Money laundering is the process of transforming the profits of crime and corruption into ostensibly “legitimate” assets. In a number of legal and regulatory systems, however, the term money laundering has become conflated with other forms of financial and business crime, and is sometimes used more generally to include misuse of the financial system (involving things such as securities, digital currencies, credit cards, and traditional currency), including terrorism financing and evasion of international sanctions. Most anti-money laundering laws openly conflate money laundering (which is concerned with source of funds) with terrorism financing (which is concerned with destination of funds) when regulating the financial system.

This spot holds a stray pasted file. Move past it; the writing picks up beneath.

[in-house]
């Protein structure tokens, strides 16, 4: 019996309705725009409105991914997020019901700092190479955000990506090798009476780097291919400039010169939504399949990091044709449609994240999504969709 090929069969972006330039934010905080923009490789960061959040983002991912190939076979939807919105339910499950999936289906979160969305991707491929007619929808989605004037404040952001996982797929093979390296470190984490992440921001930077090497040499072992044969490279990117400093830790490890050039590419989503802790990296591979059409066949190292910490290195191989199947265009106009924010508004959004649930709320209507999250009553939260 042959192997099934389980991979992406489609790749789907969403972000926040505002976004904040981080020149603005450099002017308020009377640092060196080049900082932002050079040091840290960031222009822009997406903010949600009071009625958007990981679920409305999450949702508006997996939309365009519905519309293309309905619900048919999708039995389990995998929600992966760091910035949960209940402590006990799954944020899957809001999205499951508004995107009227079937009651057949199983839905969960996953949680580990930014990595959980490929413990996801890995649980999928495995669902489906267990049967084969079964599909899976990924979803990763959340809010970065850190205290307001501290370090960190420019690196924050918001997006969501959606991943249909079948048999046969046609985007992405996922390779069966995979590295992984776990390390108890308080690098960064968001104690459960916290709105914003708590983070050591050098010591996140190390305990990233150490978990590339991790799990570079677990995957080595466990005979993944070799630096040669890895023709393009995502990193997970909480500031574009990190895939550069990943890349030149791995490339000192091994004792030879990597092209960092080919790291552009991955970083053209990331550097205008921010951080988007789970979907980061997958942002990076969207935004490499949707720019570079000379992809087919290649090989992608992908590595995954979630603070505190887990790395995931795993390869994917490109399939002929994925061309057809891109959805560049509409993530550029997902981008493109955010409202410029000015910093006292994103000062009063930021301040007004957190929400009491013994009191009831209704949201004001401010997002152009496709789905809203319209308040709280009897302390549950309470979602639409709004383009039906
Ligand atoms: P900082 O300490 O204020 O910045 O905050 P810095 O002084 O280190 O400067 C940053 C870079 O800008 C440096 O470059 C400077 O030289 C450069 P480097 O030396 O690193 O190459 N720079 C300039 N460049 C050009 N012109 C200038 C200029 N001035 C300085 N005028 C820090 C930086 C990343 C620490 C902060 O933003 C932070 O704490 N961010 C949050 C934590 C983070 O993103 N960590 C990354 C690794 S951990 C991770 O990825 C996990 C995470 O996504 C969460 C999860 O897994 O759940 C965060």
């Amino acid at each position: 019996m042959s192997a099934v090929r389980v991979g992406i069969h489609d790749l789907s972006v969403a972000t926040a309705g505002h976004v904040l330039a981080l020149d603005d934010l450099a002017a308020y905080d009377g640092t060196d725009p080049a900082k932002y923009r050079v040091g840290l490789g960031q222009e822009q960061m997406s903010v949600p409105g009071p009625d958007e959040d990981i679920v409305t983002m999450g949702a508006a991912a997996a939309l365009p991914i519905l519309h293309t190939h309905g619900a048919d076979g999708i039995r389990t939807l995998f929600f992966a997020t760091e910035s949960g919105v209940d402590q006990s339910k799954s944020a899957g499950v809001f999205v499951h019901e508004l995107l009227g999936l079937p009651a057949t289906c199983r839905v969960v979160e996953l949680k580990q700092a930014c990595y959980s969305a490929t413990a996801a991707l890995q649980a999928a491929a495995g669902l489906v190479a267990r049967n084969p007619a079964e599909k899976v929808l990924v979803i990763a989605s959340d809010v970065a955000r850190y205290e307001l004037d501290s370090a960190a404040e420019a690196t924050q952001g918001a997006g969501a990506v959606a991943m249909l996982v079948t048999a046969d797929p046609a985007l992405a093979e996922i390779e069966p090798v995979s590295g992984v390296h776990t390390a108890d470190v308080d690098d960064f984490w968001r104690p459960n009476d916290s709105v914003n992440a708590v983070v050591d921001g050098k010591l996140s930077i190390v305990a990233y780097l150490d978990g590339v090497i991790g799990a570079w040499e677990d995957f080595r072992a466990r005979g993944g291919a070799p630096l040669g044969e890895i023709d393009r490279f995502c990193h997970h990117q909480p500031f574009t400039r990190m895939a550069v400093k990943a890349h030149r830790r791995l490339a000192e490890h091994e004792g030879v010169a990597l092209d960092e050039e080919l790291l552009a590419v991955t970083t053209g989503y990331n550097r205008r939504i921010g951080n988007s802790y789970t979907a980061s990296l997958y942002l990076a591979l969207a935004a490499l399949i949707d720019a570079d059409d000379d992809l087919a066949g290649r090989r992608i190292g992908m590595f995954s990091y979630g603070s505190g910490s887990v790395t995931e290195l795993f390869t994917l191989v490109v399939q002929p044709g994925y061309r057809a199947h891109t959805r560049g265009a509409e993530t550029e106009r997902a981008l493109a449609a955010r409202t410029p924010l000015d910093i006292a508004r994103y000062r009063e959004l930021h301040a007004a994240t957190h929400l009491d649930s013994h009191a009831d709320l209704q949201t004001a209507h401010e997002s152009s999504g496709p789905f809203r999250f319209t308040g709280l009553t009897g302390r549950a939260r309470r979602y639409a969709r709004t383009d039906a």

Some countries define money laundering as obfuscating sources of money, either intentionally or by merely using financial systems or services that do not identify or track sources or destinations. Other countries define money laundering in such a way as to include money from activity that would have been a crime in that country, even if the activity was legal where the actual conduct occurred. There has been some criticism of anti-money laundering laws with some commentators saying that this broad brush of applying money laundering to incidental, extraterritorial, or simply privacy-seeking behaviors is like a financial thoughtcrime.